Wednesday, 8 May 2013

Debate on Revenue Bill begins amidst MPs' row

Posted  Wednesday, May 8  2013 at  12:17

MPs have began a debate on the Division of Revenue Bill, a day after some members staged a walk-out from the National Assembly.
The Bill provides for the sharing of money between the national and the county government in the 2013/2014 financial year.
They are discussing the Bill without input from the relevant departmental committees as the wrangling between the Jubilee and Cord coalitions on Tuesday stalled the formation of the committees. (READ: Cord withdraws MPs from House committees)
Without the committees, there has also been no opportunity to get input from the public as required by the Constitution and neither the CRA nor Treasury has been given a chance to state their positions.
MPs Tom Kajwang’ (Ruaraka, ODM) and Dalmas Otieno (Rongo, ODM) suggested to Speaker Justin Muturi that he facilitate input from the public by having the Clerk of the National Assembly receive the submissions.
However, Mr Muturi reiterated that their request would not be possible and not serve as a remedy to the deadlock that has made it impossible for the committees to start working.
“The public can write to the Clerk but we only have today (Wednesday) and tomorrow (Thursday),” said the Speaker.
“It is the House, in its own wisdom, that has decided to work the way it is doing. There is nothing the Chair can do. Whether you will have received communication from the public…that is for you to decide, as long as it is lawfully received,” he added.
As Majority Leader Aden Duale kicked off the debate at the Second Reading on Wednesday morning, he told MPs the Bill would be amended at the Third Reading to indicate the increase in the allocation from Sh198 billion to Sh206.6 billion.
This would be to formally include the changes negotiated between the Commission on Revenue Allocation and the Treasury in a meeting presided over Deputy President William Ruto last Monday.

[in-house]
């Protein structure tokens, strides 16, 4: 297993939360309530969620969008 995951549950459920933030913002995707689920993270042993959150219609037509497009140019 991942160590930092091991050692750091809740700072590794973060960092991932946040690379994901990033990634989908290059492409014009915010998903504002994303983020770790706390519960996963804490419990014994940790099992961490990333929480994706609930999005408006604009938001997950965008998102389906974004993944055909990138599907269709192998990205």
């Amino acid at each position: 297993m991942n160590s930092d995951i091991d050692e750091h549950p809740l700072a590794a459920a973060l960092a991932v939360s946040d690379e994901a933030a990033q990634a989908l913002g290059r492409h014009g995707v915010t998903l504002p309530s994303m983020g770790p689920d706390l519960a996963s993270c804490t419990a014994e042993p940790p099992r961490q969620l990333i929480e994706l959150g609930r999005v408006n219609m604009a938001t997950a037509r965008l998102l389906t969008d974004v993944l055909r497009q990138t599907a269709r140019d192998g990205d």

However, some MPs questioned the manner in which the increase was negotiated, saying the National Assembly should have been involved since the Bill had been published and introduced in the House.
The Bill should go through the Second Reading on Wednesday, where MPs discuss it without making amendments, and the Third Reading- where the changes are introduced on Thursday. It shall then be forwarded to the Senate.
John Mbadi (Suba, ODM) said he would introduce an amendment to increase the allocation to counties from the Sh206.6 billion agreed to “at least Sh230 billion.”
He said from discussions in the 10th Parliament, MPs had been made to understand that the counties would need Sh237 billion to operate efficiently.
With the negotiated increase to Sh206.6 billion, Sh175 billion will be shared equitably between the counties, with the rest designated as conditional grants and allocations.
Mr Mbadi said the conditional grants- money for regional and referral hospitals and funding through loans and grants that is specific for projects- should be included in the amount to be shared equitably.
A likely source of contention is the fact that Treasury used the 2010/2011 audited revenue as the basis for determining the amount to be shared between the regional and national governments.
Wafula Wamunyinyi, (Kanduyi, Ford-Kenya) said MPs need to see the terms of reference for the new ministry of devolution to prevent against attempts by the national government to micromanage the counties.
He said should the new ministry take the form of the former Local Government ministry, the counties would be reduced to begging the national government for funds.
According to Tim Wanyonyi (Westlands, ODM), county governments have inherited huge debts from local authorities and some of the money might just go to servicing debts.
He said Parliament needs to ensure the allocation is used for services and not just paying off debts.
Junet Mohammed (Suna East, ODM) questioned the basis on which Constitutional commissions had been allocated Sh8.7 billion
“I’m suggesting that the money allocated to commissions is much higher and should be allocated to other areas,” he said.

No comments:

Post a Comment